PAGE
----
Technology

What Google’s mobile indexing announcement means for marketers

(c)iStock/Erik Khalitov

An announcement at the most recent PubCon from Google research analyst Gary Illyes place the cat among the pigeons.

The news that the search giant is currently shifting its approach to results accessed via mobile, has created the concern of ‘class surfing’.

From a search engine optimization standpoint, when introduced, this will surely create disruption.

When Google announced they worked on a separate indicator, many thought that we would end up with two indicators. The surprise in this statement is that there will be a mobile index that will be utilized for both desktop and questions.

Overall, the main thing to Think about is that this is a ‘known unknown’

Previously, some manufacturers could have prioritised desktop development and optimisation before mobile, for their internet presence. They may have decided to provide versions of their pages on mobile devices, because page speed is so precious.

Of course, this choice was sound when cellular was very much the ‘second display’, when it comes to prequalifying search results for prospective in-depth investigation, but increasingly mobile is becoming people’s first port of call. This will further cement a dominance when the new index rolls outside.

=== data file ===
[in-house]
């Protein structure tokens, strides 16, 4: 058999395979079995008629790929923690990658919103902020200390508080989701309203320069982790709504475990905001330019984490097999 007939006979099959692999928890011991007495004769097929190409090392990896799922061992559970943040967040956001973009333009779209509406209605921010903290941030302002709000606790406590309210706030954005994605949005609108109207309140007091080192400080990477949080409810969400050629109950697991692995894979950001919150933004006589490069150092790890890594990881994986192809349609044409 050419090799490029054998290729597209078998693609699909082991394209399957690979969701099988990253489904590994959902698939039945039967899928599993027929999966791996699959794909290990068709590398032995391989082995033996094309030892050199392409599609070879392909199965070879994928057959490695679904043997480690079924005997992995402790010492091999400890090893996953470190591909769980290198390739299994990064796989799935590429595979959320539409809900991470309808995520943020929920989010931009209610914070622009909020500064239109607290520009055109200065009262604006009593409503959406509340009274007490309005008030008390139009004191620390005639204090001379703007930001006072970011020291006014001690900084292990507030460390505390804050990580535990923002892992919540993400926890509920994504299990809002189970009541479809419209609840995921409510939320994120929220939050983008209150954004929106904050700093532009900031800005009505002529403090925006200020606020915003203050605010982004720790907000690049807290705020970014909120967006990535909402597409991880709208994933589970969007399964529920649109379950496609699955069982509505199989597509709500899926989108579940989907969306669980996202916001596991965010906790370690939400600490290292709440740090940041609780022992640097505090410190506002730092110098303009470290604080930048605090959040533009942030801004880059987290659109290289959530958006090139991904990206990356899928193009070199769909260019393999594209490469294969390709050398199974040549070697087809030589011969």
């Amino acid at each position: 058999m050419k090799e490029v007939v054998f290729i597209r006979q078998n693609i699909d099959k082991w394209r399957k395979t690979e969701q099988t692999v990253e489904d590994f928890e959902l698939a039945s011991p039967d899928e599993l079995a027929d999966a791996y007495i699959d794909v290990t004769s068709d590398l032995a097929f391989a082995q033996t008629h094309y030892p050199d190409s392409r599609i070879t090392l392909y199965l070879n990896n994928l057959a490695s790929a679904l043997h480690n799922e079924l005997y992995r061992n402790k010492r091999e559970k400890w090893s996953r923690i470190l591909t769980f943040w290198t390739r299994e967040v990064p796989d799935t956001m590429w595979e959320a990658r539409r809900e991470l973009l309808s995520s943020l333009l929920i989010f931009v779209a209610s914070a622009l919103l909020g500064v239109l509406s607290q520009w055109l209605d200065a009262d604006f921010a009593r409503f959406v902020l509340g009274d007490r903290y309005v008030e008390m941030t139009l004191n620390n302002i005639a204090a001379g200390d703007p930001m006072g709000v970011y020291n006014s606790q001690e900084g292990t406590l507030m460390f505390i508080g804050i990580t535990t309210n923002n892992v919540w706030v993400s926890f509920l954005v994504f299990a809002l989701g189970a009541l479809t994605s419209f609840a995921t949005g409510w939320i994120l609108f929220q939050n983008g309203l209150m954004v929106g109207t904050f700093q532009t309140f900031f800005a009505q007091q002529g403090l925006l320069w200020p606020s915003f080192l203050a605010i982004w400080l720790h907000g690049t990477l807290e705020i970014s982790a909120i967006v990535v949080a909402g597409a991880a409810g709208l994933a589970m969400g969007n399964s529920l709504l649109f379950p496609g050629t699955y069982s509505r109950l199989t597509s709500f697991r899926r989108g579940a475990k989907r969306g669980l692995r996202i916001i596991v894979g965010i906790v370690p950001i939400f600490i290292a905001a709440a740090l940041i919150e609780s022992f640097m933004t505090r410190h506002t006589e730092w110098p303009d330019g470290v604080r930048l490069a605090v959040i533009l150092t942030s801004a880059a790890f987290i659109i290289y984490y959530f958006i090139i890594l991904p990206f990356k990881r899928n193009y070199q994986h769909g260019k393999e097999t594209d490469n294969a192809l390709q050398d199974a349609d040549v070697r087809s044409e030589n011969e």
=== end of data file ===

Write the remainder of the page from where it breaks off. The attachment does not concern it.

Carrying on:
Companies are going to have to make a decision if they would like to switch to a experience.

This switch would make sense — the role of smartphones in people’s lives is well documented, and over half of Google’s searches are made on mobile devices. It might mean as sites tend to be smaller and detailed in structure some choices are coming however.

As ever when introduced to the way Google works, with any change there will be advantages and premature adoption opportunities for sites that are strong in this area.

‘Cunard line’

Personally, I would recommend brands adopt a similar approach to the Cunard Line and also to err on the side of caution.

Back at a time when lots of ships sunk, Cunard would ever adopt inventions once they had been proven. Passenger security was not compromised and they could grow market share because they had an excellent reputation for reliability and security.

Google suggests algorithm changes or shifts, it’s important to maintain a cool head, and see how the land is located before ripping your digital approaches and starting afresh.

From a search perspective, I would anticipate some form of disruption, since advertisers with a poor cellular experience may see a fall in commercial traffic from searches following the change.

Consequently, they might need to raise spend levels, at least in the short term, to keep position. Greater competition for a limited number of searches is in turn likely to push CPC’s up.

Larger brands to benefit

Once released, this shift can also benefit those companies manufacturers, who will have invested in mobile features like accelerated pages that are cellular and app indexing.

But hurrying to the net programmer and requiring more content that is mobile-first would be placing the cart before the horse. The main aspect is that this is a ‘known unknown’.

Typically information will become available closer to launch. We know they’ve been testing this for over a year, and it could be a while before they decide to update the indicator.

Educate and Google will need to inform a number of communities and I consider the statement as a good first step on a journey.

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